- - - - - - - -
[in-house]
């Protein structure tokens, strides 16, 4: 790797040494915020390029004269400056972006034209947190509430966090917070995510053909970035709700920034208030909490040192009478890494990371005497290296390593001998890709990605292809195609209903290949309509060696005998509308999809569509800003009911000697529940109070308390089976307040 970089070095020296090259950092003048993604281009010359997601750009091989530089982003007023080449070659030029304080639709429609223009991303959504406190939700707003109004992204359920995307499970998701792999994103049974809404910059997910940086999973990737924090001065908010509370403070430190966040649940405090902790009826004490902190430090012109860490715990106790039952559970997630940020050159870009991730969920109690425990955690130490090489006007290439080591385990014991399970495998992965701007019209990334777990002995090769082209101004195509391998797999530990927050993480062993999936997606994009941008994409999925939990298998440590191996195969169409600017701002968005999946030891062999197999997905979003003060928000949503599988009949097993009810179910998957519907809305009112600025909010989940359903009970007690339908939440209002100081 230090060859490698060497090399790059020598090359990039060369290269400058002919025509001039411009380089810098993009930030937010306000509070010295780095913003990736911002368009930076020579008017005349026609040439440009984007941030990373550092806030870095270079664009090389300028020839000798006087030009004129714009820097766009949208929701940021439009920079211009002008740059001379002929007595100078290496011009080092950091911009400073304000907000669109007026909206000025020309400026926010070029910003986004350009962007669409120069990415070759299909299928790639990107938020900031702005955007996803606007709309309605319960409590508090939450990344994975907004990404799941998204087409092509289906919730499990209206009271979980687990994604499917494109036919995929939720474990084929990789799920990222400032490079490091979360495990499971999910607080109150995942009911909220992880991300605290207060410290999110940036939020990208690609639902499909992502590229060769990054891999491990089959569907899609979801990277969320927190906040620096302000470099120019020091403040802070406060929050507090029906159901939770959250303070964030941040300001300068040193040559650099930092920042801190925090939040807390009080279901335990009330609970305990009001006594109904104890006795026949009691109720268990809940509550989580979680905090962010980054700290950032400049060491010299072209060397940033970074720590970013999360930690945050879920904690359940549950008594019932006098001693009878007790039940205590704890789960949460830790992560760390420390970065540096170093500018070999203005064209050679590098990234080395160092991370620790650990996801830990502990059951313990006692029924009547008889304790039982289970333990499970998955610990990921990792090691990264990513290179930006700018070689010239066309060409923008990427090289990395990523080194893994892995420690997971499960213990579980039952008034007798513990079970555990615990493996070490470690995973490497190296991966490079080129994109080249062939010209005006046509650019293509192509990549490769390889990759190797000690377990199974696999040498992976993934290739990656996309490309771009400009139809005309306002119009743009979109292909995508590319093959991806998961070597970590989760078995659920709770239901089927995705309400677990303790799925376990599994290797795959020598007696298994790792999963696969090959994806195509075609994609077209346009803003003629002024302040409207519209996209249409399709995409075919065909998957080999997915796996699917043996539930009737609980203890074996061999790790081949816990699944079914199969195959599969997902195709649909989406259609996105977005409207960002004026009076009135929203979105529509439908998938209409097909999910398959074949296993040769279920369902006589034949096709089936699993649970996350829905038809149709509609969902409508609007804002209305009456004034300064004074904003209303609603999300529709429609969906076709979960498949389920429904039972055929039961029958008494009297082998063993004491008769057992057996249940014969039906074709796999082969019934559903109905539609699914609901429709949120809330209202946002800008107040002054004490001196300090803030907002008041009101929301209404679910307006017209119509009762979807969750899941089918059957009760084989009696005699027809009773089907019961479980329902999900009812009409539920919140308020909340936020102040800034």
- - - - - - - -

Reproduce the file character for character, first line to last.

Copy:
[in-house]
């Protein structure tokens, strides 16, 4: 790797040494915020390029004269400056972006034209947190509430966090917070995510053909970035709700920034208030909490040192009478890494990371005497290296390593001998890709990605292809195609209903290949309509060696005998509308999809569509800003009911000697529940109070308390089976307040 970089070095020296090259950092003048993604281009010359997601750009091989530089982003007023080449070659030029304080639709429609223009991303959504406190939700707003109004992204359920995307499970998701792999994103049974809404910059997910940086999973990737924090001065908010509370403070430190966040649940405090902790009826004490902190430090012109860490715990106790039952559970997630940020050159870009991730969920109690425990955690130490090489006007290439080591385990014991399970495998992965701007019209990334777990002995090769082209101004195509391998797999530990927050993480062993999936997606994009941008994409999925939990298998440590191996195969169409600017701002968005999946030891062999197999997905979003003060928000949503599988009949097993009810179910998957519907809305009112600025909010989940359903009970007690339908939440209002100081 230090060859490698060497090399790059020598090359990039060369290269400058002919025509001039411009380089810098993009930030937010306000509070010295780095913003990736911002368009930076020579008017005349026609040439440009984007941030990373550092806030870095270079664009090389300028020839000798006087030009004129714009820097766009949208929701940021439009920079211009002008740059001379002929007595100078290496011009080092950091911009400073304000907000669109007026909206000025020309400026926010070029910003986004350009962007669409120069990415070759299909299928790639990107938020900031702005955007996803606007709309309605319960409590508090939450990344994975907004990404799941998204087409092509289906919730499990209206009271979980687990994604499917494109036919995929939720474990084929990789799920990222400032490079490091979360495990499971999910607080109150995942009911909220992880991300605290207060410290999110940036939020990208690609639902499909992502590229060769990054891999491990089959569907899609979801990277969320927190906040620096302000470099120019020091403040802070406060929050507090029906159901939770959250303070964030941040300001300068040193040559650099930092920042801190925090939040807390009080279901335990009330609970305990009001006594109904104890006795026949009691109720268990809940509550989580979680905090962010980054700290950032400049060491010299072209060397940033970074720590970013999360930690945050879920904690359940549950008594019932006098001693009878007790039940205590704890789960949460830790992560760390420390970065540096170093500018070999203005064209050679590098990234080395160092991370620790650990996801830990502990059951313990006692029924009547008889304790039982289970333990499970998955610990990921990792090691990264990513290179930006700018070689010239066309060409923008990427090289990395990523080194893994892995420690997971499960213990579980039952008034007798513990079970555990615990493996070490470690995973490497190296991966490079080129994109080249062939010209005006046509650019293509192509990549490769390889990759190797000690377990199974696999040498992976993934290739990656996309490309771009400009139809005309306002119009743009979109292909995508590319093959991806998961070597970590989760078995659920709770239901089927995705309400677990303790799925376990599994290797795959020598007696298994790792999963696969090959994806195509075609994609077209346009803003003629002024302040409207519209996209249409399709995409075919065909998957080999997915796996699917043996539930009737609980203890074996061999790790081949816990699944079914199969195959599969997902195709649909989406259609996105977005409207960002004026009076009135929203979105529509439908998938209409097909999910398959074949296993040769279920369902006589034949096709089936699993649970996350829905038809149709509609969902409508609007804002209305009456004034300064004074904003209303609603999300529709429609969906076709979960498949389920429904039972055929039961029958008494009297082998063993004491008769057992057996249940014969039906074709796999082969019934559903109905539609699914609901429709949120809330209202946002800008107040002054004490001196300090803030907002008041009101929301209404679910307006017209119509009762979807969750899941089918059957009760084989009696005699027809009773089907019961479980329902999900009812009409539920919140308020909340936020102040800034």